3. 3. The use of stem cells for generating During his conference in the SEPA new teeth has gone from a working Annual Meeting, this expert will hypothesis to being a viable reality point out which new treatments that may reach dental offices in the using dental pulp stem cells could not-so-distant future, especially when be used in the near future. considering the advances in recent According to his research, dental years regarding the utility and pulp stem cells display immune viability of stem cells originating from suppressive properties, similar to periodontal ligament. In the same those of mesenchymal stem cells context, Paul Sharpe has published from bone marrow (which are suggestive studies on the repair and being used in clinical trials as regeneration of dental structures, immune suppressants). If this periodontal ligament and pulp tissue property is confirmed in dental that were previously affected by pulp, stem cells could prove to be disease, offering key elements to help a much more accessible source of better understand dental stem cells autologous cells. and how they work in vivo to promote healing. expansion. Being able to grow cells in conditions that inserted fibromucosa that allows aesthetic retain their tooth-forming abilities is, thus, crucial. One reconstruction. Do you think that in short or medium problem we have found is that teeth made from human term we will have "biological tools" to achieve these cells grow much slower than those made from mouse goals? cells. While this may not be a significant problem in a To be honest I think it is impossible to say. People have clinical context, in the lab it means that experiments to realise that working on cell-based approaches is take longer…and thus progress is slower. much more difficult and more time-consuming than 5. In your investigations you are studying the developing a drug. Drug development can take 20 evolutionary formation of teeth in different species, years to get from discovery to market! especially in heterodont animals such as mammals. 7. Once we consider theoretically that we can be able Do we already know the mechanisms by which an to develop a dental organ using molecular biology incisor or molar are formed? procedures, what you call "natural tooth In very simple terms, yes. However control of crown substitution", the dilemma will be how to control the shape is the least important issue since crowns can be outbreak, the bony insertion and the aesthetic easily changed by established dental techniques.. Far alignment. How do you see this in the future? more important is the formation of the roots. These are trivial problems. If the current ideas work then 6. At present we are able to rebuild the destroyed the tooth that forms will do so along with all its support alveolar ridge in a reasonable manner. However, our tissues, including bone and periodontal ligament. barrier is in the vertical alveolar ridge reconstruction, Alignment of a growing (erupting) tooth is very easy along with regeneration of a high quality keratinized with standard orthodontics.3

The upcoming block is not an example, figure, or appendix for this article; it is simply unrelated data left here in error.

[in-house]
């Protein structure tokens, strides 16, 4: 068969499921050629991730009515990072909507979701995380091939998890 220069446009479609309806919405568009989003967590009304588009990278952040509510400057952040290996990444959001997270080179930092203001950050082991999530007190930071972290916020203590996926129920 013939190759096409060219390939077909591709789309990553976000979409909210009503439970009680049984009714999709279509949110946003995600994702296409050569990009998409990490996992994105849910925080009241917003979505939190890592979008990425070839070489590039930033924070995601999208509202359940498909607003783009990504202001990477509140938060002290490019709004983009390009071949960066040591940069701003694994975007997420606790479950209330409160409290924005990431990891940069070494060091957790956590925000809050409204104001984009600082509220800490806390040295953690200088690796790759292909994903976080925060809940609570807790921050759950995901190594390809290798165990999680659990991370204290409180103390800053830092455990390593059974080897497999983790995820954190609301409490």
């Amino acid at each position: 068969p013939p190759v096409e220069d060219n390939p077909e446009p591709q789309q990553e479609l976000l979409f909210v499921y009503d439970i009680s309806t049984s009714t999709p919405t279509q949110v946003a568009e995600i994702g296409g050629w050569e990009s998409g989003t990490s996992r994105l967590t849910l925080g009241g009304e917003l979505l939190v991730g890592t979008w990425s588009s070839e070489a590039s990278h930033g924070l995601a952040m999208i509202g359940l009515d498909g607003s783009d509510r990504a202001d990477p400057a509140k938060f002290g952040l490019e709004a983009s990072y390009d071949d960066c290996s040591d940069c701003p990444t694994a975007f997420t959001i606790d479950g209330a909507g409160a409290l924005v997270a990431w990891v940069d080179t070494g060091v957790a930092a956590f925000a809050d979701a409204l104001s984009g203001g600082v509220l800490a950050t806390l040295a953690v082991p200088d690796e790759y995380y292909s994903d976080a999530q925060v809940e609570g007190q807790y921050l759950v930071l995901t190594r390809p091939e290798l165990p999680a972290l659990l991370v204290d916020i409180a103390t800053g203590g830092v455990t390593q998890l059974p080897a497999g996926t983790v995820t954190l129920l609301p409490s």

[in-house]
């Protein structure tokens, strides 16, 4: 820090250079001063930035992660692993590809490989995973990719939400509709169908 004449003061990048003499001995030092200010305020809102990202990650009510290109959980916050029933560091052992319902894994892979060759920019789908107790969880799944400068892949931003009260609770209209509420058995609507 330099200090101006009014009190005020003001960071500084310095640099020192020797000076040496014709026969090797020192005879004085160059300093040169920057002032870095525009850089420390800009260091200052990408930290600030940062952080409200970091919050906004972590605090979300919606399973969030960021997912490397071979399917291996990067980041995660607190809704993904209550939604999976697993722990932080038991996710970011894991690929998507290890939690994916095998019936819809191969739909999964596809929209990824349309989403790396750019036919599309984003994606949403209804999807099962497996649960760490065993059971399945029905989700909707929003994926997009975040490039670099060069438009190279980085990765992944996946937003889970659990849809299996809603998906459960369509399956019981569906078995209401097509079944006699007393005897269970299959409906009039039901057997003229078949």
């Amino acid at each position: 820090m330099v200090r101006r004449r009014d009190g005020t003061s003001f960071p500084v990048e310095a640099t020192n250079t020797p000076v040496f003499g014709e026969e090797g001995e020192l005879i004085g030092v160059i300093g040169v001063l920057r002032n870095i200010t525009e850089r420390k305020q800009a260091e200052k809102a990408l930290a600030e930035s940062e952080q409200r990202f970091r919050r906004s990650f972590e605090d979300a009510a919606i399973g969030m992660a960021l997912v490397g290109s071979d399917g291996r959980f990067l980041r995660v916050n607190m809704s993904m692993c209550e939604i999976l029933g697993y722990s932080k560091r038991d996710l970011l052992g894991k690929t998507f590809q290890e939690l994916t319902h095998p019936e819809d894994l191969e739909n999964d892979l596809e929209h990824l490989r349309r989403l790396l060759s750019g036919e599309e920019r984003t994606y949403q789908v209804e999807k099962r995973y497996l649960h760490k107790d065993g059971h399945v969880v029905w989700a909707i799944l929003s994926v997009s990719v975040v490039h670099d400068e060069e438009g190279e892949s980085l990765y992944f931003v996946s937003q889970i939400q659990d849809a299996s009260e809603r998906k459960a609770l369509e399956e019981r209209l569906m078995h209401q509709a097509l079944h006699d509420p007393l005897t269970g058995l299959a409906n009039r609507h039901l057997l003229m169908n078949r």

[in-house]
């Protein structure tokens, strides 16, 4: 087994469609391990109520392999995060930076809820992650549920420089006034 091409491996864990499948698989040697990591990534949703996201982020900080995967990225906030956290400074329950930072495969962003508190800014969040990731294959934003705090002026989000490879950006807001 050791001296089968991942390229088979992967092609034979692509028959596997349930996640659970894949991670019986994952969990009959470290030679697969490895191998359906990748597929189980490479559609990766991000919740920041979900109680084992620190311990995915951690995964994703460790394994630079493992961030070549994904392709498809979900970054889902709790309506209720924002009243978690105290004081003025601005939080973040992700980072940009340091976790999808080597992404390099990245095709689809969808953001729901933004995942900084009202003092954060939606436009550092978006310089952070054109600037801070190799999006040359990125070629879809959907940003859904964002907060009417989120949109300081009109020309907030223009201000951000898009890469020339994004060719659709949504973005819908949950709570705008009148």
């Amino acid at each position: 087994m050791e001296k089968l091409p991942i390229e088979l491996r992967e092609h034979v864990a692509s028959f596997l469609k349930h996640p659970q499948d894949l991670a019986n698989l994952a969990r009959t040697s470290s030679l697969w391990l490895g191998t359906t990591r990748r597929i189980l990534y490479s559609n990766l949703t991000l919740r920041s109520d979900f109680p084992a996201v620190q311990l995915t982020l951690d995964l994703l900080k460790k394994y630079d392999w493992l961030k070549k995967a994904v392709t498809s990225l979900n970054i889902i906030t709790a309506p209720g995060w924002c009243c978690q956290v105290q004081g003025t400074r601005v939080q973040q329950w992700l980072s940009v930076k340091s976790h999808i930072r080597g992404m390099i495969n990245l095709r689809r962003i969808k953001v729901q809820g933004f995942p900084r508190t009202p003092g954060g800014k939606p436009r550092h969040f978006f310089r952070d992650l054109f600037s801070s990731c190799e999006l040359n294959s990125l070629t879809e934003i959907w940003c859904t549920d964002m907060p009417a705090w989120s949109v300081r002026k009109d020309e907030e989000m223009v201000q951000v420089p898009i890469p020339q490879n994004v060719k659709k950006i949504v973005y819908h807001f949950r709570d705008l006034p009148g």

4. 4. Dr. Maurizio Tonetti Interview for www.sepaoviedo2011.comExperts in the field consider that these findings couldlead to clinical applications, among which the most 1. What are your expectations for the Oviedoobvious would be in endondontics for replacing pulp SEPA Meeting ?tissue, where the key issue, without a doubt, would be SEPA has a tradition of excellence anda continuous supply of blood. WITH REGARD TO innovation combined with a specialTHE POSSIBILITY OF GENERATING NEW atmosphere of collegiality and true Mediterranean savoir vivre at all theirTEETH FROM STEM CELLS, THE STUDIES meetings. I expect the Oviedo meeting to be another landmark in terms of science, clinicalCARRIED OUT BY PAUL SHARPE AND HIS translation and enjoyment.COLLEAGUES SUGGEST THAT CURRENT 2. Your lecture is about soft tissue management,KNOWLEDGE MAKES THIS POSSIBLE, at How have we improved the techniques in softleast experimentally, using uncultured embryonic tissue management and where are we going?cells. Nevertheless, a usable clinical application in the Surgery and consequent soft tissuedental practice is very far from being achieved. management has changed radically in the last few years. Thanks to a better understanding of wound healing biology. The impact of riskIn collaboration with SEPA factors and the individuality of the patient, we now start to enjoy unprecedented levels of success: in regeneration, plastic surgery, aesthetics, and conventional periodontal and implant surgery. 3. Do the membranes still have a place in theCon la regenerative techniques?colaboración de: Yes. Membranes have changed a lot; as have the materials that we have available to promote regeneration. What has not changed is the need to support and stabilize soft tissues during healing, and membranes are still a great way to achieve more stable soft tissues. It is also clear that membranes may increase complications, and thus there is a need for advanced training to use them successfully. 4. Is the prevalence of peri-implant lesions responsible for the pendule going back to save more teeth and delay implant placement?8. Finally, from a practical standpoint… Wouldthis kind of treatment of high precision It is a big part of the issue but unfortunatelyrequire a multi-disciplinary approach? not all. Besides the high prevalence of peri-implantitis, we start to realize that: i)Molecular biologists, periodontal surgeons, chewing on implants is not at all like having aorthodontists, restorative dentists skilled in natural tooth; ii) with adequate skills from theaesthetics ... whole team more and more teeth can beOnce a simple, reliable and reproducible saved and preserved over time; iii) patientsapproach is validated it will be treated like a require planning solutions for their dentition for a lifetime.implant and will in fact be a cell implant. Theimplant will be grown in specialised 5. What is your opinion about stem cells inlaboratories, supplied to a dentist who, using regeneration and the research work of Profvery simple surgical techniques, will insert the Sharpe on tooth regeneration?implant into the soft tissue without any bone I am fascinated by the tremendous knowledgedrilling. Growth of the implant will be followed on tooth development that has beenwith standard X-rays and orthodontics applied generated in recent years. I see bothfollowing eruption. The crown will be capped to tremendous potential and great challengescreate the correct visible shape. before a clinical application will become possible. I also foresee that before the times we will be able to “regenerate” teeth, we may be able to use hybrid tissue engineered and prosthetic devices such as metal implants with a functional periodontal ligament. 4